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Coquitlam asks Metro Vancouver to create wildfire preparedness task force to protect local watersheds

In a letter, city council says it hopes the federation can ensure safer neighbourhoods while also preserving water resources for everyday needs and consumption.
Coquitlam Reservoir 2
The water intake tower at Coquitlam Reservoir.

Does Coquitlam have proper access to water resources should a wildfire event take place?

This week, city council unanimously decided to send a letter to Metro Vancouver with that subject — one of many related — asking that it create a task force to educate and ensure wildfire preparedness for residents, communities and neighbourhoods that border watersheds.

The letter was written by Coquitlam deputy city manager Raul Allueva and fire chief Jim Ogloff.

It says while the Greater Vancouver Water District (CVWD) already has a program with two fire crews and staged equipment in Coquitlam should a wildfire take place, it claims there are no established automatic aid services with significant resources close by.

"While Metro Vancouver does have dedicated watershed wildfire resources, there is concern amongst municipalities adjacent to forested lands of the level of advanced work that may be needed to mitigate the effect of a potential fire outbreak," the letter reads. 

"One of the main risks of climate change to the provision of quality drinking water is the increased likelihood of wildfires in forested watersheds, and the recent heat dome and record temperatures that B.C. experienced this past month has significantly increased concerns in this regard. If such a wildfire did occur, the effects could be far-reaching and may result in negative effects on water quality for many years to come."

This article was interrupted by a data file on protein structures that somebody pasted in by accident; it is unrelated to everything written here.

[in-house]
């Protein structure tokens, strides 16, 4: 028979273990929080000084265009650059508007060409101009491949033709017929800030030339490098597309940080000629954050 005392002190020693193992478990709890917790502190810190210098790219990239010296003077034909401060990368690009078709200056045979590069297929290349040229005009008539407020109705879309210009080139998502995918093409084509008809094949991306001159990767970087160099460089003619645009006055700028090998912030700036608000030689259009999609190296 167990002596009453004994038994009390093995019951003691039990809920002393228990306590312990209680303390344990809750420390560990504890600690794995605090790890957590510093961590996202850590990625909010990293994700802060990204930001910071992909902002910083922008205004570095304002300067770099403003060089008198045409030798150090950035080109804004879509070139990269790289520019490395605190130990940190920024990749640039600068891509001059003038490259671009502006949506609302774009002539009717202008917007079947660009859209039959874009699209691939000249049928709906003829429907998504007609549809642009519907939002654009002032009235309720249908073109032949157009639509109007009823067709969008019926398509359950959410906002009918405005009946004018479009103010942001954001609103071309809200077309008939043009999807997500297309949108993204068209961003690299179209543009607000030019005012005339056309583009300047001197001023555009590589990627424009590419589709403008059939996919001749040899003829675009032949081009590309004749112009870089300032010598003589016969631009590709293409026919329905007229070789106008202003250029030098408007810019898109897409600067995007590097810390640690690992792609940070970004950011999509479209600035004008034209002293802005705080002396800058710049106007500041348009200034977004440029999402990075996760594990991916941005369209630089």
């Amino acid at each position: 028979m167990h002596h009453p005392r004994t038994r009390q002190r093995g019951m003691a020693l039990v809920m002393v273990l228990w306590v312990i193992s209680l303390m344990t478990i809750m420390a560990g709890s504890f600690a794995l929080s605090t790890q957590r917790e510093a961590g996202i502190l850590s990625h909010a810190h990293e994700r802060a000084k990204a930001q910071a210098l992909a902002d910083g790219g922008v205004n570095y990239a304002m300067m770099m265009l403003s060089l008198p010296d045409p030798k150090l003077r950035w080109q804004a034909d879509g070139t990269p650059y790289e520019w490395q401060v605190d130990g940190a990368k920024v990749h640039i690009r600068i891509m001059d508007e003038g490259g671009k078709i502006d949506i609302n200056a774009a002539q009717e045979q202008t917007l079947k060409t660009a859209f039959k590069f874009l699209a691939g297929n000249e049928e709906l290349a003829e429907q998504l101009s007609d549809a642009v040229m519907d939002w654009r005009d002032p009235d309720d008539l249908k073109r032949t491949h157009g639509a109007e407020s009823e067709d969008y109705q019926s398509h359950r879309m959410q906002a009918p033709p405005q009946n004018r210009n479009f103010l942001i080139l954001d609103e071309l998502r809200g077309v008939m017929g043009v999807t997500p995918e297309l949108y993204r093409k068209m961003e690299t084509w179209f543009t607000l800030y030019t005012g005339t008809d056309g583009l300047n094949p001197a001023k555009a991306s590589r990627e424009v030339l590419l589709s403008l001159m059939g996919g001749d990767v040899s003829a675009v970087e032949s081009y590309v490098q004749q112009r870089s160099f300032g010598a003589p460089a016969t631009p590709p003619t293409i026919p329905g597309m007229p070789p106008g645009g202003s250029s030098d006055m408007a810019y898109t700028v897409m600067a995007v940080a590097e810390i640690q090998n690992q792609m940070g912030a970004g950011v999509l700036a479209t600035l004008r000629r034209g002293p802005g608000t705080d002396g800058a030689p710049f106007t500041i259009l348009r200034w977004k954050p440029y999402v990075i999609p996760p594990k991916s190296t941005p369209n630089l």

The task force would be in addition to six jobs set to be created through a FireSmart grant of almost $500,000 to a joint committee that includes the cities of Coquitlam and Port Coquitlam, as well as the villages of Anmore and Belcarra.

Roughly 5,000 properties in the northeast portion of Metro Vancouver are at risk for wildfires due to their location along the "wildland-urban interface."

The money would go to four part-time student FireSmart educators in Port Coquitlam, who are set to run programs focused on outreach and facilitating hazard assessments.

The other two positions will be based in Coquitlam:

  • A full-time one-year FireSmart co-ordinator to establish an outreach program and help ensure cooperation between the various parties through a program charter and information-sharing
  • A full-time six-month Local FireSmart Representative to conduct assessments of homes and critical infrastructure in all four sub-regions, and support education and community outreach, including workshops and identifying neighbourhood champions

Belcarra is also getting a $50,000 cut from the grant to upgrade its facilities surrounded by the village's regional park "that are critical for regional wildfire response," including Sasamat fire hall.

"Staff believe that it is appropriate for Metro Vancouver to set up a time-limited Task Force involving Metro, BC Wildfire Service, and municipalities with significant fire service resources," the letter added, believing the key is to enhance fuel management programs near local watersheds to help limit any possible spread.

"Other possible outcomes could include clarifying responsibilities in the event of an urban interface wildfire, supporting the coordination of emergency planning and personnel, as well as potentially involving trained municipal personnel to support Metro Vancouver by providing contracted services to protect facilities in the watersheds threatened by wildfires."

While the goal is to reduce wildfire risks by increasing the public's do-diligence, Coun. Brent Asmundson pointed to selective logging areas that could add fuel to any potential wildfire that sparks in the Tri-Cities.

He believes there may be trouble with accessibility if lumber is left on the ground near Coquitlam's watersheds.

"These are managed watersheds for water for human consumption throughout this region is a vital, vital resource to us," he said. 

"If there’s a fire in that watershed, which the report touches on, a siltation in the problems into our water sources would last for a long time. Our filtration system is Capilano-Seymour, [it] would not be able to handle that level of siltation through the water to Coquitlam."

Financially speaking, the goal of the task force would also be to use as little public cash as possible as the letter also claims Metro Vancouver is set to face significant financial challenges ahead.

For more information and to read the letter in full, you can visit the city of Coquitlam's website.